As early as 1930, it was suggested that a comet rather than a meteorite struck the area. It was speculated that it had a mass of several million tons and that its attendant dust trail had caused the night glows seen throughout the world on the nights after its arrival.

Popular book about the event.
Against this theory is that no comet was seen approaching the Earth -- it just seemed to appear suddenly over Siberia without warning. The best explanation is that it could have been a fragment from Comet Encke.

The arguments about its origins have helped open the field to more fashionable and outlandish explanations.

After seeing the devastation caused by the atomic bomb explosion at Hiroshima, science fiction writer Alexander Kazantsev speculated in 1946 that the Tunguska event was caused by the explosion of a nuclear-powered spaceship. This idea was furthered by several Soviet scientists, including Alexei Zolotov, who claimed the craft was carrying "beings from other worlds."

In July 2004 members of the Siberian Tunguska Space Phenomenon Foundation said they found a 50-kilogram stone made of crystalline matter and two other "extraterrestrial" stone fragments at the site. The expedition was led by Yuri Lavbin, who said that the fragments "are manifestly not of natural origin."

"Their material recalls an alloy used to make space rockets, while at the beginning of the 20th century only planes made of plywood existed," he added. His theory was that an extraterrestrial spaceship had shot down a meteor to prevent it causing too much damage to Earth. In this mission the spacecraft itself crashed along with the meteor.

Science writer James Oberg tends to regard the idea that it was caused by a nuclear-powered spaceship as part of the folklore of the space age, which seeks to bring excitement to the boring space missions run by NASA.

More seriously, an asteroid, an anti-matter rock or a black hole have been suggested as the culprits. Other theories are that it was the manifestation of massive geo-physical forces, ball lightening, a laser beam from another star system or the secret testing of a wireless transmitter of energy by inventor Nikola Tesla.

A. Yu. Ol'khovatov states:

"In late 1980s I came up with the idea that Tunguska event was something completely different, not a cosmic, but a geophysical event, associated with tectonic processes.

"My idea, which in the meantime has been presented at several scientific conferences as well as in scientific journals, should not be confused with an earthquake, although earthquakes were indeed associated with the 1908 explosion. It was a more complicated event of tectonic origin in which atmospheric processes played a large role. So probably we can call Tunguska as tectono-atmospheric phenomenon. Now we can just to admit that it was related with some still poorly understood processes of the Earth electricity, but it is just a speculation.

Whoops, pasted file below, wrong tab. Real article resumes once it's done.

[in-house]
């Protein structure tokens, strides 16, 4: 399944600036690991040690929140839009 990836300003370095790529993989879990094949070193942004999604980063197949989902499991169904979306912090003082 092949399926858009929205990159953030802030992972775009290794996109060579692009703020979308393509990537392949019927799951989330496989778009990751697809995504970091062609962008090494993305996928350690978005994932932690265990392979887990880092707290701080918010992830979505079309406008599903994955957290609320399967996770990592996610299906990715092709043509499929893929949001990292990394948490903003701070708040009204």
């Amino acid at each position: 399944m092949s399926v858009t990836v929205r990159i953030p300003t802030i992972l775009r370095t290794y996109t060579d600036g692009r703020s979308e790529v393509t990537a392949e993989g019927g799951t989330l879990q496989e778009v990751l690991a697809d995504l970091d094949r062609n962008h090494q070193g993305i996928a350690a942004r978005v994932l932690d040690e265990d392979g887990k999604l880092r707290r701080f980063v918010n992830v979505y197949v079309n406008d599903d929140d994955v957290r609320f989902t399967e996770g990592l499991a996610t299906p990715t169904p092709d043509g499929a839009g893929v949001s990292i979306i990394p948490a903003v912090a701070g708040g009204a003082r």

"Unfortunately, till now, such phenomena are little known and poorly understood. Moreover, there is no scientific term accepted for the phenomena still. I prefer to call as a 'geophysical meteor' or just a 'geometeor.' In a very simplified form often it can be imagined as an explosion of an energetic high-speed ball-lightning."

There is circumstantial evidence that Tesla's tinkering with a wireless transmitter of energy could have caused the explosion. In 1915, for example, he wrote:

"It is perfectly practical to transmit electrical energy without wires and produce destructive effects at a distance. I have already constructed a wireless transmitter which makes this possible But when unavoidable [it] may be used to destroy property and life. The art is already so far developed that the great destructive effects can be produced at any point on the globe, defined before with great accuracy."

The Spaceguard organization thinks that we should prepare for the future appearance of another Tunguska-like object. Jay Tate, Director of the Spaceguard Center, says:

"Tunguska sized events may not put the whole of the planet at risk, but the local damage is extreme. Had the Tunguska object struck London every structure inside the M25 would have been totally destroyed.

"Estimates vary, but we would expect a Tunguska sized event every century or two. Most will be over the sea, but it is debatable whether the random detonation of the equivalent of a large nuclear weapon over the planet is an acceptable risk.

"As for actions to mitigate the hazard, that would be difficult. Current Near Earth Orbit (NEO) search programmes (in the US) are concentrating on large objects (1 km and larger). Follow on projects to detect smaller objects (down to 140m in size) have yet to get underway. Detecting NEOs as small as the Tunguska object would be challenging -- not impossible, but expensive and time consuming. It's possible, but it's up to the cheque-writers and decision makers to decide."

Each theory has its own proponents and opponents ensuring the mystery of what visited Siberia on that day in June 1908 will rumble on for many years to come.

Cowan, C., Alturi, C. R., and Libby, W. F. 1965. "Possible anti-matter content of the Tunguska meteor of 1908." Nature 206:861-865.

Jackson, A. A. and Ryan, M. P. 1973. "Was the Tungus event due to a black hole?" Nature 245:88-89.

Krinov, E. L. 1966. "Giant Meteorites" (London: Pergamon Press).

Tesla, Nikola. "Tesla's New Device Like Bolts of Thor." New York Times, Dec. 8, 1915, pg. 8.

Whipple, F. J. W. 1930. "The great Siberian meteor and the waves, seismic and aerial, which it produced." Quarterly Journal of the Royal Meteorological Society 56:287-304.

The Times of London, Wednesday, July 1, 1908.

Web references:

YouTube: http://www.youtube.com/watch?v=EiXpp-i442s

Near Earth Object Program: http://neo.jpl.nasa.gov/neo/

Spaceguard UK: http://www.spaceguarduk.com/

Eyewitness testimony, see: http://www.vurdalak.com/tunguska/witness/witnesses.htm
©2008 OhmyNews
Other articles by reporter Nigel Watson